Trump Issues Anticrime Directives; Are They Needed?

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With Jeff Sessions sworn in as Attorney General, the Trump administration signaled some of its priorities for a revamped Justice Department in a series of executive orders aimed at reducing crime and drug trafficking and protecting police officers. One order directs the Justice Department to define new federal crimes, and increase penalties for existing ones, to further protect local and federal officers from acts of violence, the Associated Press reports. Another order calls for the creation of a task force to reduce violent crime, and a third is aimed at dismantling international drug cartels.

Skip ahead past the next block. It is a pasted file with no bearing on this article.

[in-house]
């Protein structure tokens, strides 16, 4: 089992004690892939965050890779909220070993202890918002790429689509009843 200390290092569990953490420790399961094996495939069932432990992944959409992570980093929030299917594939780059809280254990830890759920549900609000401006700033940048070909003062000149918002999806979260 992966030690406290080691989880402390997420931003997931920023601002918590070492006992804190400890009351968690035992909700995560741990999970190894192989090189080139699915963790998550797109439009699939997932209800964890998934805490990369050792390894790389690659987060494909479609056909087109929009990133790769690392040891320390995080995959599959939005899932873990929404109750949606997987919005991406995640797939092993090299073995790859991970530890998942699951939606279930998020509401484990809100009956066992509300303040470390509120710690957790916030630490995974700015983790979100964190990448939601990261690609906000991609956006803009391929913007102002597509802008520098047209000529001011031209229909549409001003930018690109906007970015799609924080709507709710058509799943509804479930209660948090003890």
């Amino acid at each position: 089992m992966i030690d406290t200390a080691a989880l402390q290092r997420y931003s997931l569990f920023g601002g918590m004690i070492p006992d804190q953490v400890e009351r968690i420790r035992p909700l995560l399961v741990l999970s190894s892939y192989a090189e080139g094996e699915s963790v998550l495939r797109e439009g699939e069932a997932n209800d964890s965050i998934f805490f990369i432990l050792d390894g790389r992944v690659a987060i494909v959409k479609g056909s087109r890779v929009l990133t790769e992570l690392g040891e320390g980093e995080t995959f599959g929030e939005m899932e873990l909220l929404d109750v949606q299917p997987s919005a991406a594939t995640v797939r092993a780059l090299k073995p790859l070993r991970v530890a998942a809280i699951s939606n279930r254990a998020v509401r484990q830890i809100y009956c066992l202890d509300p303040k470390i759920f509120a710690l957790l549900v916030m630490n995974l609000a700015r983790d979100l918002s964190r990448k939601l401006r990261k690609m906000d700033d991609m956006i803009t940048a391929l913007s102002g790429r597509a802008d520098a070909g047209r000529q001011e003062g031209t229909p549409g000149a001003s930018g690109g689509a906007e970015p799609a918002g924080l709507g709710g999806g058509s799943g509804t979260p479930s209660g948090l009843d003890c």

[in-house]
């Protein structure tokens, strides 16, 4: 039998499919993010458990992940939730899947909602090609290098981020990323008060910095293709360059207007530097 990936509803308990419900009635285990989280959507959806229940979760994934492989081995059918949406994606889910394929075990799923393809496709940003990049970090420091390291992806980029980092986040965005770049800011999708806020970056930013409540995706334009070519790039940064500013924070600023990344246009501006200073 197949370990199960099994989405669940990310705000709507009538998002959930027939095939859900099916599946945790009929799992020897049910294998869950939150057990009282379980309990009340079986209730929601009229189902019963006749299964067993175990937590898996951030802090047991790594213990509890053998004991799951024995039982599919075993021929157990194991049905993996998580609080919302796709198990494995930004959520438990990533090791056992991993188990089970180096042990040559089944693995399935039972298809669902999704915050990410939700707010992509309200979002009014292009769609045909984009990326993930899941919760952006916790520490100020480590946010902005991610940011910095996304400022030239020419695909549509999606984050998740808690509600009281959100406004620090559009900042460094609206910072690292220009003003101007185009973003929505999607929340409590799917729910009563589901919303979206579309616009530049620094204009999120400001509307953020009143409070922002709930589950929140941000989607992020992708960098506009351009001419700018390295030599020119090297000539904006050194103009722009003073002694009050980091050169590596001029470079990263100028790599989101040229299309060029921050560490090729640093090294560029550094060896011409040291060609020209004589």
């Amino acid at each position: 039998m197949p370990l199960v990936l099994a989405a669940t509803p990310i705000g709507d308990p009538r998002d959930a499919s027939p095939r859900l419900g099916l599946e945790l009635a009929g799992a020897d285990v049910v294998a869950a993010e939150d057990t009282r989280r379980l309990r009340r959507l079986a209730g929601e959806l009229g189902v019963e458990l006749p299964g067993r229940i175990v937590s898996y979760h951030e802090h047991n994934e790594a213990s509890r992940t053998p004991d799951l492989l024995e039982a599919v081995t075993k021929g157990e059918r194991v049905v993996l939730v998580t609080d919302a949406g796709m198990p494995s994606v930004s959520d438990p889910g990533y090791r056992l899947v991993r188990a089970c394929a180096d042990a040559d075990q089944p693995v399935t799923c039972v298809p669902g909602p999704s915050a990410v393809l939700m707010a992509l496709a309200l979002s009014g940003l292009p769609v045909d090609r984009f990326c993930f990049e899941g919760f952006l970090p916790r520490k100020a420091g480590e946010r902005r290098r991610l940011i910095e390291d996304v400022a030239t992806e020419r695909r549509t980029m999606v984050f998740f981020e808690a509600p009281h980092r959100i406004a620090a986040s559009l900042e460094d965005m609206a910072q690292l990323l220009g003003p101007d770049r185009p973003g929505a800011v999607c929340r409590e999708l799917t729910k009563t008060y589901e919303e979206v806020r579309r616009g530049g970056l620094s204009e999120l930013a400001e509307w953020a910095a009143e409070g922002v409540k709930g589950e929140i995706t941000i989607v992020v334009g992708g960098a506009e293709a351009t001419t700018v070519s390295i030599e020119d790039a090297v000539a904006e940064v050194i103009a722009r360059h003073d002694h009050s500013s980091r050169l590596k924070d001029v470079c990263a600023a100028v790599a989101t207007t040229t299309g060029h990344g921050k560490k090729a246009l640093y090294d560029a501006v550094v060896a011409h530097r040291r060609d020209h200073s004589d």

Taken together, the directives, announced amid a national dialogue about racial bias in policing and appropriate police use of force, suggest that the White House wants to prioritize law and order and align itself closely with local law enforcement. “We must better protect those who protect us. Our men and women in blue need to know that we’re with them 100 percent as they patrol our streets. Unfortunately, this has not always been the case,” said White House spokesman Sean Spicer. That was perhaps a reference to criticism directed at one of Sessions’ predecessors, former Attorney General Eric Holder. Yesterday, Holder posted on Twitter a 2011 DOJ press release announcing an initiative aimed at preventing police officer deaths. “It worked and continues to protect,” Holder wrote. Federal prosecutors already have the ability to pursue the death penalty in some cases involving the murders of law enforcement officers. And murder rates, despite an increase in some American cities, are well below where they were overall in the 1970s and 1980s. “President Trump intends to build task forces to investigate and stop national trends that don’t exist,” said Jeffrey Robinson of the American Civil Liberties Union.

 

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